Caroline Aherne’s £504k estate goes to Mother

Probate

Caroline Aherne, star of the Royle Family and Mrs Merton, left her entire £504,060 estate to her mother under the laws of intestacy.

Caroline passed away on 2nd July 2016 after a battle with cancer. She did not have a Will when she died and she was not married, nor did she have any children – so the entire estate went to her mother Mary under intestacy rules.

Caroline rose to fame for her role as Mrs Merton, the loveable spectacle wearing chat show host of The Mrs Merton show which was aired from 1995 to 1998 by the BBC.

She was also well known for her role as idle daughter Denise Royle in the Royle family alongside Ricky Tomlinson and Sue Johnston, which ran from 1998 to 2000.

Caroline also wrote and appeared in The Fast Show, and later narrated the Channel 4 reality TV show ‘Gogglebox’ from 2013. She quit the role in April of this year when she became too ill to continue.

A former heavy smoker, she battled with lung cancer and had told loved ones that she was dying, but her illness worsened more quickly than expected.

Dying without a Will

At just 52, Caroline may have thought she was too young to make a Will. This is a mistake that many people make, assuming that estate planning should happen in later life.

If you die without a Will, all of your personal property and belongings plus the first £250,000 of your estate, and half of the remaining estate, will usually go to your husband/wife or civil partner, if you have one. The balance of the estate will go to the children, grandchildren or great-grandchildren, depending on a number of factors.

If you jointly own your house with your partner as ‘beneficial joint tenants’, they will automatically inherit your share of the property on death. However, if you own the property as ‘tenants in common‘ they will not automatically inherit your share – instead it will pass according to intestacy rules.

If you have a joint bank or building society accounts, in many cases your partner (or the person you own the joint account with) will also automatically inherit the whole of the money in the account. However, this is not entirely straightforward – it will depend what was agreed in relation to the account, and how the account has been operated. Further, while HMRC are usually not interested in the tax position for joint accounts held by married couples/civil partners, they pay more attention where the account is held by an unmarried couple or parties related in some other way (e.g. mother/daughter). The tax position can be complex.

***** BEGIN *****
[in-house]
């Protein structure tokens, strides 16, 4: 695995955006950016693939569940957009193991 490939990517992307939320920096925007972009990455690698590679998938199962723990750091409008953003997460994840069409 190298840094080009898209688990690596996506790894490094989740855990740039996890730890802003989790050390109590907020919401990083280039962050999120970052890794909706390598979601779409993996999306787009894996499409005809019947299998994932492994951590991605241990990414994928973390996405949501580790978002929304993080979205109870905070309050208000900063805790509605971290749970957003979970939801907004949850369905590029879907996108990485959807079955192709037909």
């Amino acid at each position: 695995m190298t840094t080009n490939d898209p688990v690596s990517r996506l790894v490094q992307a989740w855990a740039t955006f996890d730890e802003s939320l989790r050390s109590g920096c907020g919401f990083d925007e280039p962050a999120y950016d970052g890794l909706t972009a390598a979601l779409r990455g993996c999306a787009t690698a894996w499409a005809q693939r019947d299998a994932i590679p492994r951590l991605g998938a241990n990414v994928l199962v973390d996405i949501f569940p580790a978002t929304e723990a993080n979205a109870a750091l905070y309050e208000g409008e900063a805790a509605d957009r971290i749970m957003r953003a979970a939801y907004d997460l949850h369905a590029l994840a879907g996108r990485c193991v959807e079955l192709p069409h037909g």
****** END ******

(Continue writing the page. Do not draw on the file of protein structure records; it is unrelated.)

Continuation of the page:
Automatic inheritance – why it should be avoided

There are disadvantages to your partner inheriting a large portion of your estate automatically on your death. If they need care after your death, the Local Authority will take your share of the estate into account when performing a means test. Almost all of the assets can be used to pay for your partner’s care (down to a limit of £14,250), leaving very little to pass on to your children or grandchildren. If your new partner remarries after your death, their new partner will be first in line to inherit. If they die before their new partner, it is unlikely your children or grandchildren will see any of your estate. With careful estate planning, you can avoid these issues.

If you die intestate and you are not married/in a civil partnership – and you do not have any children – your estate could go to other relatives such as parents, sisters or brothers, nephews or nieces. This will depend on a number of circumstances. A number of people will not inherit – these include unmarried partners even if you cohabited (sometimes incorrectly referred to as ‘common-law’ partners), lesbian or gay partners who were not in a civil partnership, relations by marriage, close friends and carers.

However, if you don’t make a Will and someone you know believes they should have been entitled to receive a share of your estate – perhaps because you helped them financially during your lifetime – they can make a claim to the Court under the Inheritance Act. Without a Will, the Court will not know your feelings on whether that person should inherit or not and the outcome may not be what you would have wanted.

The rules of intestacy are complex and the person you expect or want to inherit may not receive a penny.

Additionally, in thousands of cases, it is the Crown that inherits (see ‘Could you be heir to a fortune?’)

Everyone aged 18 or over should have both a Will and Lasting Power of Attorney. Get in touch with our team and book your free meeting to discuss these documents, without any obligation. If you already have a Will, we would be happy to review it with you, free of charge.

See ‘What happens if I die without a Will?‘ for more information.

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